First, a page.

1. Set yourself up comfortably on the parallel bars so that both arms are straight. Think about pulling your shoulders in tight to take out any slack and look straight ahead.
  2. Press your chest out a touch as you lower your body down slowly. To help keep things stable brace your core, cross your feet, and bend your knees slightly so your heels move toward your but a tiny bit.
  3. Descend down until your elbows flex to a tight angle. Your hands will be in line with the top portion of your chest and you’ll feel the tension in your chest. You should also feel your upper-back squeeze together as you come to a natural stop. Don’t drop down really fast if you can help it as it could hurt your shoulders.
  4. Make sure you’re stable and push using the power of your arms and chest until you’re back to the top. Maintaining a firm core will help you be the most efficient and not waste any energy. If at any point you lose form, finish the set right there.
  5. Awesome! That’s job done, girl. Keep going until you’ve crushed the whole set unless your form became broken.

Tip: If you’re finding it too hard to hit your first rep, put your feet on the floor. As you progress you can move them further away, to one foot, and then to none at all. Strength is all about listening to your body and trying these natural progressions.

Diamond push-ups

We’re gonna go back down push town with this diamond variation. While it may look cute, it’s an absolute killer of a calisthenic chest workout. Especially for the upper chest.

You’ll also feel this exercise really home in on your triceps too. So, it’s an ideal bodyweight strength workout move if you’re looking to target your arms. Did somebody say hella toned tris? Yassss, girl.

Here’s what you’re gonna do:

  1. Start in a top plank as you did for the first push-up. Now, move your hands in so your thumbs and forefingers touch. Look down and you’ll see a diamond shape. We’d make a joke about these being a girl’s best friend, but we all know that’s squats and peanut butter. Are we right?
  2. Now, brace your core and tense those glutes. Pull your shoulders back and inward too to stabilize them.
  3. When you’re ready, lower your body as one straight line until your chest touches your hands. The diamond will now be directly under your sternum and your elbows will be tucked in tight. It’s okay if they flare out a tiny bit but try to keep them as close as possible.
  4. Using the power in your chest and tris push-up back to the top. Take a breath and then go again!
  5. That’s one of many, sister. We told you they were a tricep killer – good work!

Tip: Just like in the regular push-up, if you find these tough, go from your knees. This is a really common way of scaling push-ups so they’re accessible to everyone. Then when you feel strong and ready try the full thing.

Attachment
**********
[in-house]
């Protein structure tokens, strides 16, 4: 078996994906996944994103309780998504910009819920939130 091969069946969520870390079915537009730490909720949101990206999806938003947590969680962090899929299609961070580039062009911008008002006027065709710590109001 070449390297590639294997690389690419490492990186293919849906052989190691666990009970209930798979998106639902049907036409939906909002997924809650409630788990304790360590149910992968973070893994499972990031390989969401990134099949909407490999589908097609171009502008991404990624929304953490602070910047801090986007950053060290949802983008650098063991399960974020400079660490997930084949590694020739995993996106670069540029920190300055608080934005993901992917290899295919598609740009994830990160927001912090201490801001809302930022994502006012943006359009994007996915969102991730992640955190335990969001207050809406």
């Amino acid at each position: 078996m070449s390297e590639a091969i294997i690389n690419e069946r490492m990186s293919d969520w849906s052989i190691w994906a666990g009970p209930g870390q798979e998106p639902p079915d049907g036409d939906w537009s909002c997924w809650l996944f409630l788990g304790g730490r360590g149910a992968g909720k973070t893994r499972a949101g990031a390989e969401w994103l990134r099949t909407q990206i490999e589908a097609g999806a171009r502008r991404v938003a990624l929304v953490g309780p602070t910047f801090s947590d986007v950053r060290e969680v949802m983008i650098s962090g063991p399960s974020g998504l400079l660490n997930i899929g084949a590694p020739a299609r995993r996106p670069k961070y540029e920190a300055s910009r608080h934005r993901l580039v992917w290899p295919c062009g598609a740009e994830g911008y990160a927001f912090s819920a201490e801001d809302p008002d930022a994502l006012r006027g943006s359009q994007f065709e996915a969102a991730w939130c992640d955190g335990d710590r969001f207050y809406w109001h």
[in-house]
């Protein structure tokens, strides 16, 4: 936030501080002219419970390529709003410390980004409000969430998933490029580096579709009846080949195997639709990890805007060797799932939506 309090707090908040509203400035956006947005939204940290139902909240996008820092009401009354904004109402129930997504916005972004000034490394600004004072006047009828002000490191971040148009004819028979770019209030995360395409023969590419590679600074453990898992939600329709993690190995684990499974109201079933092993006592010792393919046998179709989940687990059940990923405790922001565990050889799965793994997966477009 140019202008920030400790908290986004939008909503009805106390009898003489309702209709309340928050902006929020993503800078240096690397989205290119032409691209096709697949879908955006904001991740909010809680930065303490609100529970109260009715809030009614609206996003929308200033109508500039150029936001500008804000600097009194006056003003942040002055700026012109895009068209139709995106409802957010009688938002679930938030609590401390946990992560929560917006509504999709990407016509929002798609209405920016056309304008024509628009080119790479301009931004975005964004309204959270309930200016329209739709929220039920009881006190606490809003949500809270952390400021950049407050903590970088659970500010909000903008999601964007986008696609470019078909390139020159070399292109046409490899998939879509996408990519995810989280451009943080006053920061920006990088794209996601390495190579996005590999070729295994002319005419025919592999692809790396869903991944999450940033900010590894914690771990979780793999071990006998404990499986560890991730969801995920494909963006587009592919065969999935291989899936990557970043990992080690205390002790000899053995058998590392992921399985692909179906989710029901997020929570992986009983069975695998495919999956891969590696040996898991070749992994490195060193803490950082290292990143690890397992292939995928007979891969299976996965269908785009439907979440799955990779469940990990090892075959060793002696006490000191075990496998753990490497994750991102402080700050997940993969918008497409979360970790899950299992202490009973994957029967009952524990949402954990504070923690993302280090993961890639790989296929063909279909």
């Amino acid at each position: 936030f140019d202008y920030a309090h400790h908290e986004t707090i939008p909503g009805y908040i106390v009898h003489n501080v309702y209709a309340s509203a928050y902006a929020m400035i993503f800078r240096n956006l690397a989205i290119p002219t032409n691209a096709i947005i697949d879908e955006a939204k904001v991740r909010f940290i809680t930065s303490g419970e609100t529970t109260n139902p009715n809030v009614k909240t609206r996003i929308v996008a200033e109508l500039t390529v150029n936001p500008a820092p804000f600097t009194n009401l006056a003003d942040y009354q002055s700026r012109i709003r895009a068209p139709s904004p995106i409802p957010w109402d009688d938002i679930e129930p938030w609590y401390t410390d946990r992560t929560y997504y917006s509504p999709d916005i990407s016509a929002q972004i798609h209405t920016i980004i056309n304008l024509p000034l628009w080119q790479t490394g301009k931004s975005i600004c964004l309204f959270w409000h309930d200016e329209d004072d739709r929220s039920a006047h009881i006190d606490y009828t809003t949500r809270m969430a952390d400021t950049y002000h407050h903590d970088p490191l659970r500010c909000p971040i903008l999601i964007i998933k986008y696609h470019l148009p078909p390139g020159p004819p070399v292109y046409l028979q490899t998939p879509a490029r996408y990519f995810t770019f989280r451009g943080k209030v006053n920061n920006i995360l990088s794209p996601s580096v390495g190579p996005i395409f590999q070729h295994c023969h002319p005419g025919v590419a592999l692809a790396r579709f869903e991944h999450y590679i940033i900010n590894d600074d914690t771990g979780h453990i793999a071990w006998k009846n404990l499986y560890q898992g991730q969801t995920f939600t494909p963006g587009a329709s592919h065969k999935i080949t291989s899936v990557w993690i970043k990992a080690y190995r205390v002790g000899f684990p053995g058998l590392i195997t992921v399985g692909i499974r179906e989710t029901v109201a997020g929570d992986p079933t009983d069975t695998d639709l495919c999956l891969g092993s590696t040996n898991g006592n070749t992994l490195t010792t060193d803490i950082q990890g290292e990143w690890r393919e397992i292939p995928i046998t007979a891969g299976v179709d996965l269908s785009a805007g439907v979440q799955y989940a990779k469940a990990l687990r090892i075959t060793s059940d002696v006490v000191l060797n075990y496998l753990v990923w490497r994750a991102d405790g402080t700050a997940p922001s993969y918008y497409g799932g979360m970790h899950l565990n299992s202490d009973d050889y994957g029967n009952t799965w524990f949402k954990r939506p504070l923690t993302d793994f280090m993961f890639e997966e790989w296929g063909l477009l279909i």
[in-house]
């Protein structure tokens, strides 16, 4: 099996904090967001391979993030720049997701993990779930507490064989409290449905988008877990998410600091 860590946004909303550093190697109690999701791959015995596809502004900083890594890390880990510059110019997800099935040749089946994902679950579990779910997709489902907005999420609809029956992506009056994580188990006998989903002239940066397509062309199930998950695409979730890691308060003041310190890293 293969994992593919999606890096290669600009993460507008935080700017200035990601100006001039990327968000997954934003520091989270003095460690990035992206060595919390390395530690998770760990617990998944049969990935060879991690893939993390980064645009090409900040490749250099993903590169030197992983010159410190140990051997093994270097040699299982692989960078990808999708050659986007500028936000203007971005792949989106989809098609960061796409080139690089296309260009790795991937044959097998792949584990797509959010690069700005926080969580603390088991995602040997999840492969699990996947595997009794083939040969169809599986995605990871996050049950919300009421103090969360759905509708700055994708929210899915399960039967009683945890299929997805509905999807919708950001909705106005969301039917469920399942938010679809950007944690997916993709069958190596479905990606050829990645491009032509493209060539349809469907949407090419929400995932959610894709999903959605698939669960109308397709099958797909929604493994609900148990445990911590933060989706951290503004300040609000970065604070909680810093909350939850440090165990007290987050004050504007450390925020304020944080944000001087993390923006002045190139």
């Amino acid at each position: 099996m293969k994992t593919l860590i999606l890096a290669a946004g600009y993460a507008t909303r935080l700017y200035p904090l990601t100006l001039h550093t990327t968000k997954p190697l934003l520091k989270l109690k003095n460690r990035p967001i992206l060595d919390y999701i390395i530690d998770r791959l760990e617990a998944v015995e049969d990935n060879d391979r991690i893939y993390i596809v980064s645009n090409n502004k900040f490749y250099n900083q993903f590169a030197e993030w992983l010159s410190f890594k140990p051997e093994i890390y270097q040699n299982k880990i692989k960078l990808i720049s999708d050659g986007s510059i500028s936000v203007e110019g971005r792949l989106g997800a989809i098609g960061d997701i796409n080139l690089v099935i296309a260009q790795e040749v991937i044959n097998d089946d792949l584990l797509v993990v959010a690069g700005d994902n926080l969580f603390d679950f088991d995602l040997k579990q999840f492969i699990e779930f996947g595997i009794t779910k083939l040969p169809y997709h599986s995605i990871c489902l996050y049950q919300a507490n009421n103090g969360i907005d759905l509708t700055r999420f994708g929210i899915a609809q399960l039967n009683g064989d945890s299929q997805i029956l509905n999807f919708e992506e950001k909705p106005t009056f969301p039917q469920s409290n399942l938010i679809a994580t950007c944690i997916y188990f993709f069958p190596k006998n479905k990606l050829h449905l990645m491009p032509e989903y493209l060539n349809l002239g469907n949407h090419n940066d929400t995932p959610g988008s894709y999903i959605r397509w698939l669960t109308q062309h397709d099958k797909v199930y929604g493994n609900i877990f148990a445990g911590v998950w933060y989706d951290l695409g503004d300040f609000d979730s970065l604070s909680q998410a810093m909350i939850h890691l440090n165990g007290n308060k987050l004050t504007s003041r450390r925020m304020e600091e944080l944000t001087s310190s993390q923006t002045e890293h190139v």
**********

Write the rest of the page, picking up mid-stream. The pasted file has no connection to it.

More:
Incline push-ups

This is your last and final exercise. We’ve included it as a great way to target the lower chest as well as give you a less intense movement to finish.

It’s up to you what gradient of incline you use. The steeper you go, the easier things become. Bodyweight strength workouts are all about gauging what level of intensity you need to challenge your muscles. A low bow or step will provide a much tougher test than leaning against a wall. As always, it’s your call girl.

Hit these steps to finish strong:

  1. Set up in a top plank position with your hands on an object. Your body should now be on an incline meaning your hands are higher than your feet. An example of this would be having your arms extended on top of a step.
  2. Brace your core and tense those glutes. Pull your shoulders back to they feel tight and secure.
  3. Lower your body in one straight line so your chest approaches the object. Remember to keep your back and neck completely in line with one-another.
  4. Without letting your elbows become loose and move outward push-up back to the top. Pause and breathe to get you ready for the next rep.
  5. Go again until you’ve completed that set.

Tip: If you feel your form break down just stop and take a rest, that’s your body’s signaling it’s reached today’s maximum workload. Stay positive and try again next time, girl – getting strong takes time.

Woman performing wave push up as part of calisthenics chest workout

Final rep of the Calisthenics Chest Workout

You did it, girl! Not that we doubted you – but not everybody is cut out for a hardcore calisthenics chest workout.

Take this workout and tailor it to your goals. Try new variations of the key chest exercises like push-ups and dips or mix in other body parts too.

As you get naturally stronger, you also might want to add more sets and reps. This is something related to progressive overload theory, which means making things harder over time encourages your body to adapt.

Progressive overload is important for your strength goals – fact. Only by consistently testing your body can you keep making changes, which is why we encourage you to step it up when you’re ready.

Add more reps, increase your sets, shorten your rest times, or just go harder – it’s down to you.

Finally, enjoy the process. Set strength goals and celebrate when you achieve them. If you finished all four rounds of push-ups easy maybe try 12 next time. But on the other hand, if you found going from the knees more comfortable, work toward that perfect push-up as your own unique goal instead.

Good luck on the gym floor, girl. As always, drop a comment below if you have any questions.

Your sister in the squat rack,

Mia